Journal of the Pancreas Open Access

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- (2009) Volume 10, Issue 4

Pancreatic Stellate Cells and Pancreatic Carcinoma: An Unholy Alliance

Johannes-Matthias Lohr1,2, Ralf Jesnowski2

1CLINTEC, Department of Surgical Gastroenterology, Karolinska Institute. Stockholm, Sweden
2Clinical Cooperation Unit Molecular Gastroenterology, German Cancer Resaerch Center. Heidelberg, Germany

*Corresponding Author:
Johannes-Matthias Löhr
Karolinska Institute, CLINTEC K53, Hälsovägen 11, SE-141 86,
Stockholm, Sweden
Phone: +46-8.5858.9591
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Carcinoma, Pancreatic Ductal; Fibrosis; Precancerous Conditions; Transforming Growth Factor beta

Abbreviations PSC: pancreatic stellate cell

The importance of the stromal compartment in the development, proliferation, invasion, metastasis and resistance of epithelial cancers has increasingly been recognized in recent decades [1, 2]. This stromal reaction is found in many carcinomas, e.g. in breast, prostate, colon, ovarian and pancreatic cancer. It is made up of stromal cells, endothelial cells, immune cells and extracellular matrix proteins. Moreover, the ECM proteins in the stroma act as a reservoir for growth factors released either by tumor or stromal cells, thus enabling autocrine and paracrine stimulation of the cells within the tumor mass. In this respect, groundbreaking work in solid tumors was done by Mina Bissell with breast carcinoma as her model system [3]. Recently, Vonlaufen et al. have contributed a review on the relationship between activated pancreatic stellate cells (PSCs) and pancreatic ductal adenocarcinoma cells which is worth reading [4]. Vonlaufen et al., with their own study [5] and those of some other groups (see their review), convincingly demonstrate a reciprocal influence of both nonepithelial and epithelial constituents of pancreatic carcinoma which works to their mutual benefit. Thus, the coinjection of PSC and pancreatic tumor cells enhances tumor growth and metastasis. In In vitro and animal models, PSCs increase tumor cell proliferation and decrease basal and induced apoptosis of pancreatic tumor cells. On the other hand, pancreatic tumor cells activate PSCs, recruit them to their vicinity and stimulate their proliferation. This review clearly exemplifies the specialized milieu in which both cell types grow to their mutual benefit, thus forming one of the deadliest tumors we know.

Based on our own experience, we would like to point out a few additional issues which may add to this excellent review. In view of the histopathological appearance of typical ductal adenocarcinomas of the pancreas, we asked whether the carcinoma cells themselves contribute to the de novo production of matrix proteins in the context of such a stromal-rich tumor; and this was indeed the case [6, 7]. Thus, one of the questions raised in Vonlaufen’s review can be answered. The driving force behind the stimulation, both in vitro and in vivo, is TGF-beta1; transfection of TGF-beta1 in a tumor cell line not expressing TGFbeta1 and not capable of stroma-induction will result in a significant desmoplasia [8]. This underscores once again the pivotal role of this growth factor in the development and progression of pancreatic ductal adenocarcinoma since it is already expressed in the preneoplastic lesions, i.e. PanIN1 [9]. Since PanIN1 already typically possess, for the most part, K-ras mutations [10], we could also demonstrate the beginning of matrix expression in such lesions (Figure 1). Furthermore, immortalized pancreatic duct cells [11] already pick up the expression of matrix proteins on the RNA [12] and protein level (Figure 2). Therefore, the epithelial tumor cell expressing TGFbeta1 is the driving force; the underlying cause for the TGF-beta1 expression which ultimately kicks off the induction of desmoplasia is the activation of K-ras, as part of the epithelial-to-mesenchymal transition [13].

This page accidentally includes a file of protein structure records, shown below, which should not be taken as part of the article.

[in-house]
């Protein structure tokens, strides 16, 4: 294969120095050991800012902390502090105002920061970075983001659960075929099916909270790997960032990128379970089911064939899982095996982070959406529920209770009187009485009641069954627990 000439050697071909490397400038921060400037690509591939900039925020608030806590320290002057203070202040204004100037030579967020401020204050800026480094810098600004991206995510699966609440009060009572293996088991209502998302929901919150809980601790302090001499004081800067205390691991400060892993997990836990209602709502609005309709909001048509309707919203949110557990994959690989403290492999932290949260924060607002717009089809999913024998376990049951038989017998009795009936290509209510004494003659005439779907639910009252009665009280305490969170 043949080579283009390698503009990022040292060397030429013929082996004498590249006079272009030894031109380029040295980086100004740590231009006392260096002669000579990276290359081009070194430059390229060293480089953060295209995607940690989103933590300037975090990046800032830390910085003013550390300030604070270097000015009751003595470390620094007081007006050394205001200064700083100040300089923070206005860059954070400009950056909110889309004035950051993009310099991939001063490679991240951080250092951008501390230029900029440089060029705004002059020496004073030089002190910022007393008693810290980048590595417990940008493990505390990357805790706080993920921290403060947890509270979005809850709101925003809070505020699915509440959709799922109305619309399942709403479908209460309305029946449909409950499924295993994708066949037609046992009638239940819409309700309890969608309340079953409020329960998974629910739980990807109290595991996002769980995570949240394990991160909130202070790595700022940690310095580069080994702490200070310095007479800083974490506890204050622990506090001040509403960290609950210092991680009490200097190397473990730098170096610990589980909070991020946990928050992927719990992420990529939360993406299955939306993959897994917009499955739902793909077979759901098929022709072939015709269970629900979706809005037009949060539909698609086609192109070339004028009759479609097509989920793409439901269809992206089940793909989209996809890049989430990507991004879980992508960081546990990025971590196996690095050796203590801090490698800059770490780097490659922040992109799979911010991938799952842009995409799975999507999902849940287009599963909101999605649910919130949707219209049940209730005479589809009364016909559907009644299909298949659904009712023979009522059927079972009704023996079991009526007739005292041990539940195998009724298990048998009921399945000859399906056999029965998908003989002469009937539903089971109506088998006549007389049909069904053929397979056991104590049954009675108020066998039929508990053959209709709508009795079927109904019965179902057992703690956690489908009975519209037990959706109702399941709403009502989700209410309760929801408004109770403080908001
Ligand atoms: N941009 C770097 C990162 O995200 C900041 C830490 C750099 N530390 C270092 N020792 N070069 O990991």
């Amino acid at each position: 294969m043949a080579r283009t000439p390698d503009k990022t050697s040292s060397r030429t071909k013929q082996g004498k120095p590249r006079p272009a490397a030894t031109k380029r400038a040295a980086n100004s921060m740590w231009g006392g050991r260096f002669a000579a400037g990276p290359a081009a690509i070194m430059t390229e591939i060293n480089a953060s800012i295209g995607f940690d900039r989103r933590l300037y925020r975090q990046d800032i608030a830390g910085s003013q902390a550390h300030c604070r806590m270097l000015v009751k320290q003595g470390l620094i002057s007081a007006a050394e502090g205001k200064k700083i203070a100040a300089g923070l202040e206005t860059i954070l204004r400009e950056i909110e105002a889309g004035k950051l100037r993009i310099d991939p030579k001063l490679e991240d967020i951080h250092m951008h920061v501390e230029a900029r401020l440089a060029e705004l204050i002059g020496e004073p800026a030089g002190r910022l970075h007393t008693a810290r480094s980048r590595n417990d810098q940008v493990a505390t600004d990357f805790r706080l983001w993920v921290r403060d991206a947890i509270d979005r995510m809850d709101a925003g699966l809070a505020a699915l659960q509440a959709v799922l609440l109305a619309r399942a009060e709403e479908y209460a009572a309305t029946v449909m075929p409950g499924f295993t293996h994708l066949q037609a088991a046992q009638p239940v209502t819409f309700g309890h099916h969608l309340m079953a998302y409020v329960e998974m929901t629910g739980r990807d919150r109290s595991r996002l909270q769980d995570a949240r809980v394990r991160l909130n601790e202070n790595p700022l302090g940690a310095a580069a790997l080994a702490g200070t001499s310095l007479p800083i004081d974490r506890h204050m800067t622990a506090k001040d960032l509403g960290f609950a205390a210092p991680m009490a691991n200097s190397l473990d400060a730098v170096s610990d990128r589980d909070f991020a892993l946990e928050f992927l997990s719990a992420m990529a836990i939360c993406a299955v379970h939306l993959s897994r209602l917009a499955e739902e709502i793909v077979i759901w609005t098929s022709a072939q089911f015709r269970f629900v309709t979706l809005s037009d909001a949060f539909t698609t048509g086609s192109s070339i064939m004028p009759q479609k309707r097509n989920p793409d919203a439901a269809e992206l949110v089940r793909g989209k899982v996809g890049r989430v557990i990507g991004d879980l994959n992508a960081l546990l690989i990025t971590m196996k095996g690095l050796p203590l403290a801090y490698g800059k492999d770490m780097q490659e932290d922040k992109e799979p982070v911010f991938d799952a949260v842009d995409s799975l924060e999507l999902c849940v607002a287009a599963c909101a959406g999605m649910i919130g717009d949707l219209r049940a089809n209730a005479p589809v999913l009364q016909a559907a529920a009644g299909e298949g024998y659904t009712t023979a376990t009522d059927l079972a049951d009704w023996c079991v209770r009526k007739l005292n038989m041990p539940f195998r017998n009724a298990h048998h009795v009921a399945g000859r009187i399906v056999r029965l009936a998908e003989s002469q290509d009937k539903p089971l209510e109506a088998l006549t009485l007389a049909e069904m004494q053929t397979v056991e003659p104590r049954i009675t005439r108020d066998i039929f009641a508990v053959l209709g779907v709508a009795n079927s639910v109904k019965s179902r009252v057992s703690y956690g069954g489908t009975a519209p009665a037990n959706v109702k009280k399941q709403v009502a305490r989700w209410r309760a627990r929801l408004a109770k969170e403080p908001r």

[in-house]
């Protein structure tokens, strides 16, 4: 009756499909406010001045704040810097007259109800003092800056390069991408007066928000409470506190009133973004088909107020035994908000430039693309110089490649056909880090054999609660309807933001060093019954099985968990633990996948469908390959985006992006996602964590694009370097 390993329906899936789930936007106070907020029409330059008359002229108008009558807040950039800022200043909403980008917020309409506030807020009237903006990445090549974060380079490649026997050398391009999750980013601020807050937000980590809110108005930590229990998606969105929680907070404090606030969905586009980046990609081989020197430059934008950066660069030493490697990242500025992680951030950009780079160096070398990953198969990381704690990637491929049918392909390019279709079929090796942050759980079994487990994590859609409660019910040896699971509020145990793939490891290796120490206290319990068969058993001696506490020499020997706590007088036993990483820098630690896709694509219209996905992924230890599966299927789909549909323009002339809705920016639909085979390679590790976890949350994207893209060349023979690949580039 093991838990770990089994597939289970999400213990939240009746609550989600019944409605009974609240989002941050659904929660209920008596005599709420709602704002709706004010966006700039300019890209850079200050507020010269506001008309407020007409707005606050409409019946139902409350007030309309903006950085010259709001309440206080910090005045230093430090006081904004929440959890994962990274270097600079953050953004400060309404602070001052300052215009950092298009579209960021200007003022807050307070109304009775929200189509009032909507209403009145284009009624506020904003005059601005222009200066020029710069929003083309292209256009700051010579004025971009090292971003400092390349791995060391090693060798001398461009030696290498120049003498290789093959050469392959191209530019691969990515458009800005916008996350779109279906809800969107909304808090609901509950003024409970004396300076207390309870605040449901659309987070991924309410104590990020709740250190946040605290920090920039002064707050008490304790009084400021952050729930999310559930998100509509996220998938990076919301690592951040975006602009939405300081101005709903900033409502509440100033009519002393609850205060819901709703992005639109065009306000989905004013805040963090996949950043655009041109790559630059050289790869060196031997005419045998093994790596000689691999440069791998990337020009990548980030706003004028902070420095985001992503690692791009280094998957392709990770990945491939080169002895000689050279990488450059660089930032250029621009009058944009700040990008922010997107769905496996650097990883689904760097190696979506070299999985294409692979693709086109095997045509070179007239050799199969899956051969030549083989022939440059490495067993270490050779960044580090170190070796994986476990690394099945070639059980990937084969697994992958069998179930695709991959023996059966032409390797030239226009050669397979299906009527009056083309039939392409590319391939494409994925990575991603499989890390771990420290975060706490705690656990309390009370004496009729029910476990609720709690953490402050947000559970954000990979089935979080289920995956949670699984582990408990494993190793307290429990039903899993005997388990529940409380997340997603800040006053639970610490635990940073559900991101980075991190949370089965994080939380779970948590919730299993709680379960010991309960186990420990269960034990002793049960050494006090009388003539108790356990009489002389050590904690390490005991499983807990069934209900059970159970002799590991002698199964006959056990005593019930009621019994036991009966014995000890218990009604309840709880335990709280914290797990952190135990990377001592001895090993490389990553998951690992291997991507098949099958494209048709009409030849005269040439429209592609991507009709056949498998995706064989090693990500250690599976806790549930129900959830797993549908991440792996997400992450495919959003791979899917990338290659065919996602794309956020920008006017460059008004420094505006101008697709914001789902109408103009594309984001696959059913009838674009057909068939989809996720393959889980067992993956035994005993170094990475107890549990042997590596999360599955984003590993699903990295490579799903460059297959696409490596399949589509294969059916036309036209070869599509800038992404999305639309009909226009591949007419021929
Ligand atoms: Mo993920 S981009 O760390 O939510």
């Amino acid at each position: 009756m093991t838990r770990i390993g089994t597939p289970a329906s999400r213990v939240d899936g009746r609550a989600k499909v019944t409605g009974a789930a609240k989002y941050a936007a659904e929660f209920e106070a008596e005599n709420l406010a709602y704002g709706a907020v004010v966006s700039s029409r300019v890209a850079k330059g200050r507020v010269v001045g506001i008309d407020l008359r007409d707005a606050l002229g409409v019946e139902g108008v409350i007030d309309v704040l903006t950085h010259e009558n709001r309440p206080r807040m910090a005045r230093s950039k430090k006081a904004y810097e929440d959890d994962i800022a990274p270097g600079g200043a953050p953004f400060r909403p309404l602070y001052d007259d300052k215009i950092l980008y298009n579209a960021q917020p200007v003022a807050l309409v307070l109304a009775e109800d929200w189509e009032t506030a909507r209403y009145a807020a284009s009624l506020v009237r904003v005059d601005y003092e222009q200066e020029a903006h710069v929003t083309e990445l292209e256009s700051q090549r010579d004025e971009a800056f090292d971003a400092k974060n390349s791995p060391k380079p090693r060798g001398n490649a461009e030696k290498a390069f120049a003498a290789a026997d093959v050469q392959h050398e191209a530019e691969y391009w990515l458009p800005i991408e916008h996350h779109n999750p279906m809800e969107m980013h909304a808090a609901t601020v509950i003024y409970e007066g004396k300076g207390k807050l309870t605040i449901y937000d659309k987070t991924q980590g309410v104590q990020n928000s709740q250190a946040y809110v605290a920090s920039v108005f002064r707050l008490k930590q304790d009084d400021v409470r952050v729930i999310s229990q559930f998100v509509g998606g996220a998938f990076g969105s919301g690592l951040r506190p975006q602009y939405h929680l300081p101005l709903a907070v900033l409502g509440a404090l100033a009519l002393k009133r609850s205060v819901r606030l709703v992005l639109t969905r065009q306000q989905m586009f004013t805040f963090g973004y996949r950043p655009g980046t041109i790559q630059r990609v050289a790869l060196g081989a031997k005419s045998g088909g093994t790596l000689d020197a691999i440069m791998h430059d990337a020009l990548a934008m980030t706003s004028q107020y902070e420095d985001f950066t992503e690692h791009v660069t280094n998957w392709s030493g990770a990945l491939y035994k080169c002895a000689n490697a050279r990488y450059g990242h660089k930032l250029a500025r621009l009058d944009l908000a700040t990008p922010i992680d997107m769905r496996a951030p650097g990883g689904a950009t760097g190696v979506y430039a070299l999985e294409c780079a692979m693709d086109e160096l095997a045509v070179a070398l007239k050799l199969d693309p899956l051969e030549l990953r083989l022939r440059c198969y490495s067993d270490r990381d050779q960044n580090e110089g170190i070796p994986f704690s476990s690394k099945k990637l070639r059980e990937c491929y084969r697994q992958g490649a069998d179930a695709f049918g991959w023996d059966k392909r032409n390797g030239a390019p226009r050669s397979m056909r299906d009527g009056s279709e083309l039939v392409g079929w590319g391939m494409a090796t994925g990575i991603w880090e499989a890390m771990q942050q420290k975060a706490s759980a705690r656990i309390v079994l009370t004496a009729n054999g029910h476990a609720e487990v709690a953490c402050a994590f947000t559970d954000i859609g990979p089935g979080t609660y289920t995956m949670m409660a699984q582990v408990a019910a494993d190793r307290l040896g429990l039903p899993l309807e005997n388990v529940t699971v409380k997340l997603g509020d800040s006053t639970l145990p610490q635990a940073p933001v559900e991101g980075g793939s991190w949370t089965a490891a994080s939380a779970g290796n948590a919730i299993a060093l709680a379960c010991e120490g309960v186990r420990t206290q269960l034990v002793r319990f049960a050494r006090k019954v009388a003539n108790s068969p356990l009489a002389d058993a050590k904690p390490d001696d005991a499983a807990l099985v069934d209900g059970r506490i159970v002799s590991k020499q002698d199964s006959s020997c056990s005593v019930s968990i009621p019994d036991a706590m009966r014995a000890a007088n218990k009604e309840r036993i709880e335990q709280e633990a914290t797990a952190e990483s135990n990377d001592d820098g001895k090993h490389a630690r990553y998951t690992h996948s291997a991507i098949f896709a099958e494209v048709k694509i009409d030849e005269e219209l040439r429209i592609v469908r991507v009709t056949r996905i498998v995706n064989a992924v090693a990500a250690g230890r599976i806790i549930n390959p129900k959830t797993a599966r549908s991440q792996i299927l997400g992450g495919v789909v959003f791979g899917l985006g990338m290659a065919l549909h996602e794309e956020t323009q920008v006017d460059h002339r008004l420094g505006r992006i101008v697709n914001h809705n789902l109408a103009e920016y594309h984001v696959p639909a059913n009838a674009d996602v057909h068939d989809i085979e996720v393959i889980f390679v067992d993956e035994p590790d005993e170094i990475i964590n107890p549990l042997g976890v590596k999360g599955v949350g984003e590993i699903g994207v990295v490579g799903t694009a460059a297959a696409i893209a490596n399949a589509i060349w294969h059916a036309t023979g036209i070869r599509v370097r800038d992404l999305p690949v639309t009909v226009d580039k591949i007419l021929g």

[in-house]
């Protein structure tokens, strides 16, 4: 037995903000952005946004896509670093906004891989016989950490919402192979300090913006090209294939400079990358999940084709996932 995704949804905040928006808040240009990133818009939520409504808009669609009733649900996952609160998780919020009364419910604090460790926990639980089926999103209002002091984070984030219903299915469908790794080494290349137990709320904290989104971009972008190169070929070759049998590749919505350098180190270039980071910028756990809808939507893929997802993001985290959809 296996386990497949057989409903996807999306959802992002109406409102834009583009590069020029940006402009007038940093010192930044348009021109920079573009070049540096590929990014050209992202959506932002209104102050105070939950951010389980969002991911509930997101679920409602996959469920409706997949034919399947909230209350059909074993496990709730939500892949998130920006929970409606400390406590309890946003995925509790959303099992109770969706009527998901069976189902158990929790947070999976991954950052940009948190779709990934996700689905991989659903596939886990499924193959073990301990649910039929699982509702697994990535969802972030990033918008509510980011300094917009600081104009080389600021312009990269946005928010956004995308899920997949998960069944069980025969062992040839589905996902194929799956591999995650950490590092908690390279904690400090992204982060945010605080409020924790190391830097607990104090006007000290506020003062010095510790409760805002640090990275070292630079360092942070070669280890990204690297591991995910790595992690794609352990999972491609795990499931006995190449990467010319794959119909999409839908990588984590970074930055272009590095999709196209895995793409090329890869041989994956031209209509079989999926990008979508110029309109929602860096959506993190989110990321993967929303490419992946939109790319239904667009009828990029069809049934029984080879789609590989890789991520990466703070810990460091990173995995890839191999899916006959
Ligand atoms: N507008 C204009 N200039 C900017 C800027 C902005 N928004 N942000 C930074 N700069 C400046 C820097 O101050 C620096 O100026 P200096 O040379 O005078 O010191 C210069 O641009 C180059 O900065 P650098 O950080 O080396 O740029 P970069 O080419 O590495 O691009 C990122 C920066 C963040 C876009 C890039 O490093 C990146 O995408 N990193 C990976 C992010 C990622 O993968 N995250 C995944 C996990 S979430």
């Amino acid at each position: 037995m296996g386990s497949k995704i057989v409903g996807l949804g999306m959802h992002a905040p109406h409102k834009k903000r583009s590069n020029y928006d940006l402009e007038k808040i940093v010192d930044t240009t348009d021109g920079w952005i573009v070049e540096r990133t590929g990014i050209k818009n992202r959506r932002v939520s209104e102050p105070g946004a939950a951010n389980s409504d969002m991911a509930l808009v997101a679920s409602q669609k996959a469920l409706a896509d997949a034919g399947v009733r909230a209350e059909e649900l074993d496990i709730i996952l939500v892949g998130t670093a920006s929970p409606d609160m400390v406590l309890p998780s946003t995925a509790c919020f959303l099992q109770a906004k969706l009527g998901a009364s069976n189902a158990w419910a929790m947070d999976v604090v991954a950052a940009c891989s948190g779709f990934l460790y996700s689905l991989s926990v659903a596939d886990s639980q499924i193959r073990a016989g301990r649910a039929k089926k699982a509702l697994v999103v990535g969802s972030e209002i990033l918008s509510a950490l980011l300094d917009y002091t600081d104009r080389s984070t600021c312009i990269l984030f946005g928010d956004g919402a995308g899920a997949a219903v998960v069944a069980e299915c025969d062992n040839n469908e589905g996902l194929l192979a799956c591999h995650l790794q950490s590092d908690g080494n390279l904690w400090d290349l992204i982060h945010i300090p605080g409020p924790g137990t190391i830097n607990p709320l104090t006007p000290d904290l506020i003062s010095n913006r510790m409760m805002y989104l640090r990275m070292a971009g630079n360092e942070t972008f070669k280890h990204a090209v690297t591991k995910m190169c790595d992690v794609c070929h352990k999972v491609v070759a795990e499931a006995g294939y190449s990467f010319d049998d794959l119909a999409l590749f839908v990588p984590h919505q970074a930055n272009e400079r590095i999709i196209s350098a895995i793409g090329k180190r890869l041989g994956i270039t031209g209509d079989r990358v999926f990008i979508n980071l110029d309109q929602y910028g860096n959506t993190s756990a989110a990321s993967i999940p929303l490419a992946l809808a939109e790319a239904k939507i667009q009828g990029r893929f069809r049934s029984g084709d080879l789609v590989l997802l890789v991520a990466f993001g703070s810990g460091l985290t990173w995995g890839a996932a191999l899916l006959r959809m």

Figure 1. Immunocytochemistry for collagen I (COL I) and fibronectin (FN) in a normal pancreas and PanIN 1B. The PanIN lesion was K-ras positive (mutated, data not shown).


Figure 2. Immortalised (VA) and further ras-transfected bovine pancreatic duct cells. RT-PCR (upper) and immuncytochemistry (lower) for collagen type I (COL I), collagen type IV (COL IV), laminin (LAM), fibronectin (FN), MMP2, TIMP2, and TSP1.
GADPH: control. Analysis of the molecules was subject to the availability of bovine sequences and cross-reacting antibodies [12, 13].

Conflict of interest The authors have no potential conflict of interest